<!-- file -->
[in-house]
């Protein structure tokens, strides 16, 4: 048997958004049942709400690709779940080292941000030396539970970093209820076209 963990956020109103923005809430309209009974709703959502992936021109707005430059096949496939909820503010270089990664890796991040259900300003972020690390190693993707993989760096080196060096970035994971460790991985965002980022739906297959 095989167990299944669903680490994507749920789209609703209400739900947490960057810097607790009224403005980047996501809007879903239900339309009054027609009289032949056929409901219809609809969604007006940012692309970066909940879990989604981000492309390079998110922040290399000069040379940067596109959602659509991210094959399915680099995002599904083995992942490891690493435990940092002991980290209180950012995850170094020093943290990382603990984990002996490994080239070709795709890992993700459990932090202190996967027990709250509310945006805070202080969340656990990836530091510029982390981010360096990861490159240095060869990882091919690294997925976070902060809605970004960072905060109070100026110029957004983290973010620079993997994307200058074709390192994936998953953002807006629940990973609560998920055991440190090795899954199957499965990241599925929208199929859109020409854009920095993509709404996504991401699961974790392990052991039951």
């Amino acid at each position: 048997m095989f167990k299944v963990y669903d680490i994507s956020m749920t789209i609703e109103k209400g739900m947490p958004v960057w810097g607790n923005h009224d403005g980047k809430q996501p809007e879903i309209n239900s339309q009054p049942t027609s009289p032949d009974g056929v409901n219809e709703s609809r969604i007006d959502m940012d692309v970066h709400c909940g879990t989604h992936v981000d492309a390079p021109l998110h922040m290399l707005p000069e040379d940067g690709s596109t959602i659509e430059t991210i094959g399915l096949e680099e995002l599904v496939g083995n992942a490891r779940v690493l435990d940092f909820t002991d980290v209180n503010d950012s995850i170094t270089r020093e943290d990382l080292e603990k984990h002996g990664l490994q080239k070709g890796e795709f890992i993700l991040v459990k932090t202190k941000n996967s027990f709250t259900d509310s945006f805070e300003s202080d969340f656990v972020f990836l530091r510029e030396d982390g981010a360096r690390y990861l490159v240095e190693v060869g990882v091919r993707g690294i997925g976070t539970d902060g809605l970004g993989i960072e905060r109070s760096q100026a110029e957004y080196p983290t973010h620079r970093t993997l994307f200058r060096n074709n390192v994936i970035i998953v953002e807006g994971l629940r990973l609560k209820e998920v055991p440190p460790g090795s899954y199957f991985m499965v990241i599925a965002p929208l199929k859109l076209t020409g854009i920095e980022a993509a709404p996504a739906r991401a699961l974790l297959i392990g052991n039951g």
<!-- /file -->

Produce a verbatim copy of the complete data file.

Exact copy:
[in-house]
């Protein structure tokens, strides 16, 4: 048997958004049942709400690709779940080292941000030396539970970093209820076209 963990956020109103923005809430309209009974709703959502992936021109707005430059096949496939909820503010270089990664890796991040259900300003972020690390190693993707993989760096080196060096970035994971460790991985965002980022739906297959 095989167990299944669903680490994507749920789209609703209400739900947490960057810097607790009224403005980047996501809007879903239900339309009054027609009289032949056929409901219809609809969604007006940012692309970066909940879990989604981000492309390079998110922040290399000069040379940067596109959602659509991210094959399915680099995002599904083995992942490891690493435990940092002991980290209180950012995850170094020093943290990382603990984990002996490994080239070709795709890992993700459990932090202190996967027990709250509310945006805070202080969340656990990836530091510029982390981010360096990861490159240095060869990882091919690294997925976070902060809605970004960072905060109070100026110029957004983290973010620079993997994307200058074709390192994936998953953002807006629940990973609560998920055991440190090795899954199957499965990241599925929208199929859109020409854009920095993509709404996504991401699961974790392990052991039951």
């Amino acid at each position: 048997m095989f167990k299944v963990y669903d680490i994507s956020m749920t789209i609703e109103k209400g739900m947490p958004v960057w810097g607790n923005h009224d403005g980047k809430q996501p809007e879903i309209n239900s339309q009054p049942t027609s009289p032949d009974g056929v409901n219809e709703s609809r969604i007006d959502m940012d692309v970066h709400c909940g879990t989604h992936v981000d492309a390079p021109l998110h922040m290399l707005p000069e040379d940067g690709s596109t959602i659509e430059t991210i094959g399915l096949e680099e995002l599904v496939g083995n992942a490891r779940v690493l435990d940092f909820t002991d980290v209180n503010d950012s995850i170094t270089r020093e943290d990382l080292e603990k984990h002996g990664l490994q080239k070709g890796e795709f890992i993700l991040v459990k932090t202190k941000n996967s027990f709250t259900d509310s945006f805070e300003s202080d969340f656990v972020f990836l530091r510029e030396d982390g981010a360096r690390y990861l490159v240095e190693v060869g990882v091919r993707g690294i997925g976070t539970d902060g809605l970004g993989i960072e905060r109070s760096q100026a110029e957004y080196p983290t973010h620079r970093t993997l994307f200058r060096n074709n390192v994936i970035i998953v953002e807006g994971l629940r990973l609560k209820e998920v055991p440190p460790g090795s899954y199957f991985m499965v990241i599925a965002p929208l199929k859109l076209t020409g854009i920095e980022a993509a709404p996504a739906r991401a699961l974790l297959i392990g052991n039951g």